King Tut’s hidden rooms are hidden no more
Scans of King Tut's burial chamber have revealed two hidden rooms. This is according to Egypt's antiquities minister. It is a discovery that could intensify speculation that the chambers contain the remains of the famed Queen Nefertiti.
Mamdouh el-Damaty told reporters March 17 that the secret chambers may contain metal or organic material. He declined to comment on whether royal treasure or mummies could be inside. Analysis of the scans made by a Japanese team showed chambers. They will be scanned again at the end of March to get a better idea of what may lay inside.
"It means a rediscovery of Tutankhamun ... for Egypt it is a very big discovery. It could be the discovery of the century," el-Damaty said. "It is very important for Egyptian history. And for all of the world."
The discovery could shine new light on one of ancient Egypt's most turbulent times. One prominent researcher has theorized that Nefertiti's remains could be inside. British Egyptologist Nicholas Reeves speculates that Tutankhamun may have been rushed into an outer chamber of what was originally Nefertiti's tomb. Tutankhamun is known as the boy king, because he died at age 19. He is more commonly referred to as King Tut.
Archaeologists have yet to find Nefertiti's tomb.
Nefertiti was famed for her beauty. She was the subject of a famous 3,300-year-old bust. Nefertiti was one of the wives of Tutankhamun's father. He was the Pharaoh Akhenaten.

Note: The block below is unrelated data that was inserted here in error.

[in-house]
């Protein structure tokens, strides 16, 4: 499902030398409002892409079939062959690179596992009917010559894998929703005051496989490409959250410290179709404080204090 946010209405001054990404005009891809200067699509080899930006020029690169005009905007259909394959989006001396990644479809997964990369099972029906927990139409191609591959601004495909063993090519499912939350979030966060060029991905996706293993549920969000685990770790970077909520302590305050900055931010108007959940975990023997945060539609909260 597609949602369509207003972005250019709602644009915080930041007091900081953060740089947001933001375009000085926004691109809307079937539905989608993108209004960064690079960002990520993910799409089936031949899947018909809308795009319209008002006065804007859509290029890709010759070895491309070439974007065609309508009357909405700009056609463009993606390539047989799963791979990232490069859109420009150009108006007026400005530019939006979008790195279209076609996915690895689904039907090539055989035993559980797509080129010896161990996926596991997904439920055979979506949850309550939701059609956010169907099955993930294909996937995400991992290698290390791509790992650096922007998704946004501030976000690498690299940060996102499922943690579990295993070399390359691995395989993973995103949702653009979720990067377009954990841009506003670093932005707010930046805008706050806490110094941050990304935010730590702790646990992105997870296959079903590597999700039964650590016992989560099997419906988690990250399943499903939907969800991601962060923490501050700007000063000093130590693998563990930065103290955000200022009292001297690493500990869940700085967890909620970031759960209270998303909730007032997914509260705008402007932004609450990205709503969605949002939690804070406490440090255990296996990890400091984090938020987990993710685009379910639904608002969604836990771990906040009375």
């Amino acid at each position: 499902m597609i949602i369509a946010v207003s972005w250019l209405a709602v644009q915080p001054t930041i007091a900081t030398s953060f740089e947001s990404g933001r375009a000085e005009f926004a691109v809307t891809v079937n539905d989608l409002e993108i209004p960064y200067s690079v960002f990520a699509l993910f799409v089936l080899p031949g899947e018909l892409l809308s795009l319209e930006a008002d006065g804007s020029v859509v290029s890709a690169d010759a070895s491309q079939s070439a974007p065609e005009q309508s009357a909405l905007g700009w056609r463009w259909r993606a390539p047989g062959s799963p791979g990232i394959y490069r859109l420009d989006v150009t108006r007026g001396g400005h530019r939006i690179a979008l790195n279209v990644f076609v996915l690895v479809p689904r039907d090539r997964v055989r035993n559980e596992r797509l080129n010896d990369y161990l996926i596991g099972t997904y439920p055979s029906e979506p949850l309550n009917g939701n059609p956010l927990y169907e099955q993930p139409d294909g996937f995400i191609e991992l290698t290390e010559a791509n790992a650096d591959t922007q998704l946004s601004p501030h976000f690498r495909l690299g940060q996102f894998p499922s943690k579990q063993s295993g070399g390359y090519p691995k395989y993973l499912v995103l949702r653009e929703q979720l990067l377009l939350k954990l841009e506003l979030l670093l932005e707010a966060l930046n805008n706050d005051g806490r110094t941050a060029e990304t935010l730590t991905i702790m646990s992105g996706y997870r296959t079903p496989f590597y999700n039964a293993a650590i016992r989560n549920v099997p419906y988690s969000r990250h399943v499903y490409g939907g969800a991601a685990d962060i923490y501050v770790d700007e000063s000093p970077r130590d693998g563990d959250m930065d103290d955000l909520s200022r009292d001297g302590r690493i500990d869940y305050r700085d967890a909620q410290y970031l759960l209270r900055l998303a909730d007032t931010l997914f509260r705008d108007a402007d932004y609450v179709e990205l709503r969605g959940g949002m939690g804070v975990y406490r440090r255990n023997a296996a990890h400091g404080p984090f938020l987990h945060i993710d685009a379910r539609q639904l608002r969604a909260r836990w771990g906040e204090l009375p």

El-Damaty said it was too early to tell what the metal and organic material could be. He said only that he thinks the new chambers could contain the tomb of a member of Tutankhamun's family.
The tomb lies in Luxor. It is in southern Egypt. Luxor served as the Pharaonic capital in ancient times. It is home to sprawling temples and several highly decorated ancient tombs. They are in the Valley of the Kings. The discovery of King Tut's nearly intact tomb was made by Howard Carter. The discovery was made in 1922. It sparked a renewed interest in Egyptology. And it yielded unprecedented Pharaonic treasures. Those included the boy king's sarcophagus and his iconic golden burial mask.
Reeves reached his theory after high-resolution images discovered what he said were straight lines in King Tut's tomb. These lines were previously hidden by color and the stones' texture. They indicate the presence of a sealed chamber, he said. The images were broadcast live on national television last September.
At the Cairo news conference, el-Damaty highlighted radar scans. They showed anomalies in the walls of the tomb. They indicated a possible hidden door and the chambers, which lay behind walls that were covered up. They were painted over with hieroglyphics.
Nefertiti was the primary wife of the Pharaoh Akhenaten. He unsuccessfully attempted to switch Egypt to an early form of monotheism. That's the belief that there is only one god. Akhenaten was succeeded by a pharaoh referred to as Smenkhare and then Tut.
Tut was proven by genetic testing to have been Akhenaten's son.
Tut, Nefertiti, and Akhenaten's family ruled Egypt during one of its most turbulent times. The era ended with a military takeover by Egypt's top general at the time. He was Horemheb. The family's names were later erased from official records.
CRITICAL THINKING QUESTION
Why would a tomb have hidden rooms?
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